I’ve written horror stories about yard sales. I suppose that part of why I’ve set horror stories at yard sales is because it’s easy for me. It’s way easier to set a story somewhere you know than to research somewhere you don’t know and risk having people point out that you don’t know what the hell you are talking about. I’m all about easy. I know yard sales. Boy, do I know yard sales.
I love yard sales. To me, yard sales are exciting like gambling because you don’t know exactly what fate will befall you, but you often come out with something for your money and your trouble, which is better than gambling. I’ve purchased things I’ve needed at yard sales, I’ve purchased gifts for other people (nice gifts, too), and I’ve purchased things that I’ve re-sold at a profit. I’ve purchased things I just wanted to look at for a minute. My second best yard sale purchase ever was one hundred pairs of chop sticks for a dollar, and I’m grateful I have them whenever I get take-out sushi and forget to grab chop sticks at the restaurant. My best yard sale purchase ever was a signed presentation copy of a book that was written by early baseball star Christy Mathewson. It was the big fish that didn’t get away. I’ll talk about that book forever. I will. Trust me.
Barry, my younger brother, was in town for Memorial Day. I made him drive up on Friday night so we could get up early and hit yard sales. There were a number of attractive-seeming yard sale ads in the paper.
I forced my poor brother out of the house and into the dark, rainy morning at 6:30am. I didn’t allow him to shower or eat. I promised him a biscuit with some meat in it, but only after the shopping was done. I made no promises on the shower. I could have easily been a boss on the Transcontinental Railroad track build.
We hit our first stop right on schedule. Lackluster youth group sale at a church. There were professional pickers chatting in the line before the doors opened. They must own junk stores because they snatched up things at the sale I would never have touched. Or maybe they have basements full of crap and annoyed wives (I had both of those, for a while). Maybe they are just willing to work harder at eBay than I ever was, counting any sale as a good sale, spending hours packaging up items that produced a whole shiny dollar of profit. We bought one thing at the youth sale…a current paperback book for our Mom.
The second stop was one I was excited about. The ad had mentioned outbuildings and the need to clean them out. The driveway made my spirits soar. It wasn’t paved. It was crappy. We couldn’t see the house for the over-grown bushes. Barry hummed the first bars of “Dueling Banjos.” THIS WAS GOING TO BE GREAT! I even had Barry to throw to any rabid hillbillies we might encounter.
There weren’t a lot of people. The only people at the sale lived there. We appeared to be the first shoppers, which was a big bonus. No competition. I saw bottles winking all over the porch. I asked an old man if we could look around despite being early. He said, “Sure! Make yourselves at home!” This was my yard sale wet dream come true.
I know a tiny bit about old bottles. It’s hard won knowledge that I won the hard way by spending too much money on old bottles in the past, which means I’ve spent maybe $5 on old bottles that weren’t collectively worth a quarter. Most old bottles aren’t worth squiddly dot, and that is the truth. However, some are worth a lot. The trick is knowing which ones are worth a lot, and it’s actually hard to ever be sure.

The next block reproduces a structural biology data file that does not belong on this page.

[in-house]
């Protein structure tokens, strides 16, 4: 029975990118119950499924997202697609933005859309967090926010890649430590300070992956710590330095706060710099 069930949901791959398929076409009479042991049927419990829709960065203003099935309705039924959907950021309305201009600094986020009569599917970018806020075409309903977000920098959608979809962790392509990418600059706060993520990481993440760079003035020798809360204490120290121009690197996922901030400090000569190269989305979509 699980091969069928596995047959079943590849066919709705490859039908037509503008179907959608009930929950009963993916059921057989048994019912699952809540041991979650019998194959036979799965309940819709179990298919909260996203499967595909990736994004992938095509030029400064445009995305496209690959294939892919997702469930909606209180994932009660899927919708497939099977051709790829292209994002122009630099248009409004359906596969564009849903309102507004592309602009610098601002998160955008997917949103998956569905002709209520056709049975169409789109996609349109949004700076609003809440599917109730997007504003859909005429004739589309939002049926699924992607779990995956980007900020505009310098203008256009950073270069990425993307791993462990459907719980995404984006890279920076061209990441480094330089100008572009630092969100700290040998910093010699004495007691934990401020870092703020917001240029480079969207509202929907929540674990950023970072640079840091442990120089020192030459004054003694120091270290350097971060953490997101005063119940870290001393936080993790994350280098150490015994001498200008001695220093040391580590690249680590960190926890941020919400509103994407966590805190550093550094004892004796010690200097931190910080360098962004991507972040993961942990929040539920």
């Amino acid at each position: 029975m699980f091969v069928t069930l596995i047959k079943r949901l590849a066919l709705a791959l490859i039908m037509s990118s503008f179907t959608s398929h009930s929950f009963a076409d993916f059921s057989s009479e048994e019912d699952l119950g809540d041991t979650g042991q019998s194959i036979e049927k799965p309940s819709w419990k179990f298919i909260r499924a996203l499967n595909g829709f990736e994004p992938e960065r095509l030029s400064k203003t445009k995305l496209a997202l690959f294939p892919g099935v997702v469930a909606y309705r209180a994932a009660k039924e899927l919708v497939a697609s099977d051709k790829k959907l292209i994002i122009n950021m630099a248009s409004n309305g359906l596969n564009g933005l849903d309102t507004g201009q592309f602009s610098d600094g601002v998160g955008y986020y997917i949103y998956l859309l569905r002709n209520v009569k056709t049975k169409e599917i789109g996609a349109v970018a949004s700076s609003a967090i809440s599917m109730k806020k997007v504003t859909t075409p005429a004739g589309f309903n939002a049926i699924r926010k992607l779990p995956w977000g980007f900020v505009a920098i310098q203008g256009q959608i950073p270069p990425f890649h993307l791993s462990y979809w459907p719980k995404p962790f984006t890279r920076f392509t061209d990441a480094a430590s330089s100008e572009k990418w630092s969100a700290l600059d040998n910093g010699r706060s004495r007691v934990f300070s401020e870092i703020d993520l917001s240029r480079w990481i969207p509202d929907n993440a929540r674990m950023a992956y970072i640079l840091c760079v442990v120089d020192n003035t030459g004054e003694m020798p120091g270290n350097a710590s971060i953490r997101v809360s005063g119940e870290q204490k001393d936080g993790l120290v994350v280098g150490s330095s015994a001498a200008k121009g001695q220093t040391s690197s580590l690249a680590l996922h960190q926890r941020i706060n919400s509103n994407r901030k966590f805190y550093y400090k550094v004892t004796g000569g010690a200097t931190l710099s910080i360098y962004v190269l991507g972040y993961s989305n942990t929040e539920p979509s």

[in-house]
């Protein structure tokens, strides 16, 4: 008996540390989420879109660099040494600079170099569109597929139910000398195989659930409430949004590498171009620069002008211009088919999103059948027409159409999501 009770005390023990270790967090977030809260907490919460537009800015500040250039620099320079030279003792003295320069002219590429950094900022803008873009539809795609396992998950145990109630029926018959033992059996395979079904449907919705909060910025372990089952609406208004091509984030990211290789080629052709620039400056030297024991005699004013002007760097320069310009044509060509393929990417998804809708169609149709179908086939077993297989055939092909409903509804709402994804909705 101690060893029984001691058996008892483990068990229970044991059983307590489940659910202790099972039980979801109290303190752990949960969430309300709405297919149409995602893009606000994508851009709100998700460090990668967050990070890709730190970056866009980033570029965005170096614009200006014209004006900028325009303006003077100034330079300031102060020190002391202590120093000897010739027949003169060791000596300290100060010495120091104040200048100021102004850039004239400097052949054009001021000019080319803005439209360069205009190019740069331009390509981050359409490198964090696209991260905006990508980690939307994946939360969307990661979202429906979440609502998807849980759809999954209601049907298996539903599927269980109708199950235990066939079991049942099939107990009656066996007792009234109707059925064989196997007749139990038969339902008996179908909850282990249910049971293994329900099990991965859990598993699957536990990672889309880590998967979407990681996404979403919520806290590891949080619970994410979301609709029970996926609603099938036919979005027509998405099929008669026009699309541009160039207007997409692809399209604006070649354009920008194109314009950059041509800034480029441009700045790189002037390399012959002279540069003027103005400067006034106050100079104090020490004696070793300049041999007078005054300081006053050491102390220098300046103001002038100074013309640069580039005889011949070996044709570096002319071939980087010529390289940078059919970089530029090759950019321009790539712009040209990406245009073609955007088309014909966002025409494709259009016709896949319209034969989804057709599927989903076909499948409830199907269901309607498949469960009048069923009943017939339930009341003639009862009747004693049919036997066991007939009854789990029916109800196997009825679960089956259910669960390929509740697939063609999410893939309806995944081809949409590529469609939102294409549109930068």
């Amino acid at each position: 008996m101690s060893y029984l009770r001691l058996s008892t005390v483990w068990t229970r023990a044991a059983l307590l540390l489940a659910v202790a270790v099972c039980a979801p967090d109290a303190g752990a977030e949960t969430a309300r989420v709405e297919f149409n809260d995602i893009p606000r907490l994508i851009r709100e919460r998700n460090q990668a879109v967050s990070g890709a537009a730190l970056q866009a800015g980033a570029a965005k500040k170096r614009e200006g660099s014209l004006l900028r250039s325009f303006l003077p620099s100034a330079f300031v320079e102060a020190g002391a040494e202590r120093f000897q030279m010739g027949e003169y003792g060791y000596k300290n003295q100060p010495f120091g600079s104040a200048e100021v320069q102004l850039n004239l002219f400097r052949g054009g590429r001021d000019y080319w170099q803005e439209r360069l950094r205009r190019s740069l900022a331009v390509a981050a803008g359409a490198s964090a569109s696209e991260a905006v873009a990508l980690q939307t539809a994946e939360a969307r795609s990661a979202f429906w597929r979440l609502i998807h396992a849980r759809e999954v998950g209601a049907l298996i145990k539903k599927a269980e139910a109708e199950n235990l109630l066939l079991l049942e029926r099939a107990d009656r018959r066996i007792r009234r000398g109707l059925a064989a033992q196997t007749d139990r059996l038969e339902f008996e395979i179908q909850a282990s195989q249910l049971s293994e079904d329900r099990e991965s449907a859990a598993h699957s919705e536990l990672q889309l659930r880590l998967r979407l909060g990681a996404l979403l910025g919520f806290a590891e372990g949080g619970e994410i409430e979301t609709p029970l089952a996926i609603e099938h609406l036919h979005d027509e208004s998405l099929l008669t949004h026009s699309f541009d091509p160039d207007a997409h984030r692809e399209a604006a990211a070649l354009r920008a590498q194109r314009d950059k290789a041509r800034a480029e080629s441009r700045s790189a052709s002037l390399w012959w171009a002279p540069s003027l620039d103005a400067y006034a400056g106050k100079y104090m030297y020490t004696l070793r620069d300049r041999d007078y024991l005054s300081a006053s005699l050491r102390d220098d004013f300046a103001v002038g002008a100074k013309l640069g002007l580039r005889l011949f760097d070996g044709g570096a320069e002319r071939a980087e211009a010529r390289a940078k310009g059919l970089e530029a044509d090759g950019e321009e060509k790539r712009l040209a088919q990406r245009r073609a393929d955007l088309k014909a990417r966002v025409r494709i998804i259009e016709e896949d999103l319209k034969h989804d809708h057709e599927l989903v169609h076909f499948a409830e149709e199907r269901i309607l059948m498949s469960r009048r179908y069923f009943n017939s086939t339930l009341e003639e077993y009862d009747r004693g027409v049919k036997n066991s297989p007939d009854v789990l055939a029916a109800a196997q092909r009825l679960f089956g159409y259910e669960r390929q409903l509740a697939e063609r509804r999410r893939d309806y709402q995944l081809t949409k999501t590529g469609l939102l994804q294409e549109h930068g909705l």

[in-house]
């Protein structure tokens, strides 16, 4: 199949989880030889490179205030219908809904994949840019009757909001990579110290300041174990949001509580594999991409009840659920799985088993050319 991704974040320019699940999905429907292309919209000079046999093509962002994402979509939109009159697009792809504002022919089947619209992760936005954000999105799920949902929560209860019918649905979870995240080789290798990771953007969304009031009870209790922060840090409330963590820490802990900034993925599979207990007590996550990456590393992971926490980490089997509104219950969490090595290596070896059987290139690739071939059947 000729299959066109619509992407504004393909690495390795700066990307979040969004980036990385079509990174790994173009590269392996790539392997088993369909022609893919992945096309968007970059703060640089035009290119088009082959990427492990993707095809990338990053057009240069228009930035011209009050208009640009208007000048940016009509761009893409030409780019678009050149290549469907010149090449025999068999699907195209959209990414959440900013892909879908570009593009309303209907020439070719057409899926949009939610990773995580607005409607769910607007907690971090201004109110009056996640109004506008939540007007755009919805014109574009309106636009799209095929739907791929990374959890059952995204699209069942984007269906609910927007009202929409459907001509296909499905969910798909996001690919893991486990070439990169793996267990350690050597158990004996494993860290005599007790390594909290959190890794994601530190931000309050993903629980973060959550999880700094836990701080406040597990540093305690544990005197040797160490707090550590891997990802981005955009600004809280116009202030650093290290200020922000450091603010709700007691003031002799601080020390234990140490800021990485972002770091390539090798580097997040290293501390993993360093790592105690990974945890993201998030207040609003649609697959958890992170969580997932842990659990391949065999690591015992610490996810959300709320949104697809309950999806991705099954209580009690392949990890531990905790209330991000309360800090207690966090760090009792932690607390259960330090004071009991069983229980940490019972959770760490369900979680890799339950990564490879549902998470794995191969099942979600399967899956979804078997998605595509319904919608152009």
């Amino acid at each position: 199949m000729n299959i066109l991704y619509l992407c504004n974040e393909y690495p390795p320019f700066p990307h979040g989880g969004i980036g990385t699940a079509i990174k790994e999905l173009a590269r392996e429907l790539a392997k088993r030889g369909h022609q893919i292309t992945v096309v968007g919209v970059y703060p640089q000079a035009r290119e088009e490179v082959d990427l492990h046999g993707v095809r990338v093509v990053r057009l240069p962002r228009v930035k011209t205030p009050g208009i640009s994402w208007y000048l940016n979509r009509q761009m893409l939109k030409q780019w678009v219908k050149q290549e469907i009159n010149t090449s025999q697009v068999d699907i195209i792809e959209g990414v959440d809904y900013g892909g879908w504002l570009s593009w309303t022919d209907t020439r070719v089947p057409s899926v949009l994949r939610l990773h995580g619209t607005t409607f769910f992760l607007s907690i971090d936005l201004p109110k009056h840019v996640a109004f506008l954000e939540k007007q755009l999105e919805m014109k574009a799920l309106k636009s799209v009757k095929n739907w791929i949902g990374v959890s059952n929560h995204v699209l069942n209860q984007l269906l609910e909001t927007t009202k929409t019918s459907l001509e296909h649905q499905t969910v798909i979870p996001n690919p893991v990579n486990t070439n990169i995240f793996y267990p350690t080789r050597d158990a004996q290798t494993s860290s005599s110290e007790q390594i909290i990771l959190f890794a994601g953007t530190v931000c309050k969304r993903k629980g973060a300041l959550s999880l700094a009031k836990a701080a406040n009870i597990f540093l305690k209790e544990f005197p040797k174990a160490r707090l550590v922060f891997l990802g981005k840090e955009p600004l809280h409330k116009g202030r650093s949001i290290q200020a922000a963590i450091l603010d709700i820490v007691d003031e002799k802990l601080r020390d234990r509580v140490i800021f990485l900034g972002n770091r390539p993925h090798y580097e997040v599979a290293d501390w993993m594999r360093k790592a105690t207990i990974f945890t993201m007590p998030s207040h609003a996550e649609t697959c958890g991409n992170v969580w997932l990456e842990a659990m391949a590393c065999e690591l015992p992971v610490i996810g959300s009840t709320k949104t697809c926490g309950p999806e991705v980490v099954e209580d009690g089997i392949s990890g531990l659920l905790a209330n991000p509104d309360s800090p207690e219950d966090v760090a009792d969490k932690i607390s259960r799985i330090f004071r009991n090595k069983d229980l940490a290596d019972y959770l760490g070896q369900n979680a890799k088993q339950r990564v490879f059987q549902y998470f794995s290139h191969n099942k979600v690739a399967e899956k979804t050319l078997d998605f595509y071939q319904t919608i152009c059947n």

I saw a bottle that I thought was worth something. Even if it wasn’t, I liked it. It was brown, embossed with an old fashioned bank safe, and advertised a “SAFE” Kidney and Liver cure, which is fairly funny because the cure had probably been mainly liquor. It wouldn’t had cured anything, and it certainly wouldn’t have been SAFE for anyone with actual kidney or liver disease.
The bottle wasn’t priced. I decided that I would be willing to pay $10 for it, but I really wanted to pay $1. I don’t fool around with patent medicine stuff, normally. There was a lot of it produced and not a lot of people collect it. What I liked about this bottle was the elaborately embossed safe, and I needed to like the safe because I could very well end up stuck with this bottle. The old man told me that he would be willing to part with it for $45. Ha-effing-ha.
This wasn’t my wet dream yard sale, after all. The old man said something about antique shows. He was a failed antiques dealer acting like all successful antiques dealers sell from their porches. Honestly, I would have been happier to see rabid hillbillies. I ran screaming from the yard sale. Well, I was screaming on the inside.
Listen to me now, Failed Antiques Dealers. Your yard is not a store. I don’t care if you DID pay for a yard sale ad in the paper and you consider that to be kind of like having a billboard. I’m not interested in reimbursing you for the newspaper ad that tricked me into thinking this was a yard sale when it is actually you trying to pretend your yard is a store.
I’m not going to pay antique store prices in your yard, even if I really like what you have. I don’t go to yard sales with my check book. I go to yard sales with the change from the cup holder in my car, and you’ll be lucky if those coins aren’t stuck together by dried spilled Coke.
I came to take advantage of your lack of storage space. I didn’t come to help you prove to your wife that you don’t have to have a real job because you really are a gifted antiques dealer or to help you keep your house from going into foreclosure. I don’t care to hear what people who aren’t at your yard sale are willing to pay for things, and I don’t care to hear what you paid for the things you are trying to sell me.
There are cannibals and dangerous, scary people in my yard sale horror stories. But, to me, antiques dealers throwing yard sales are the worse yard sale horrors of all.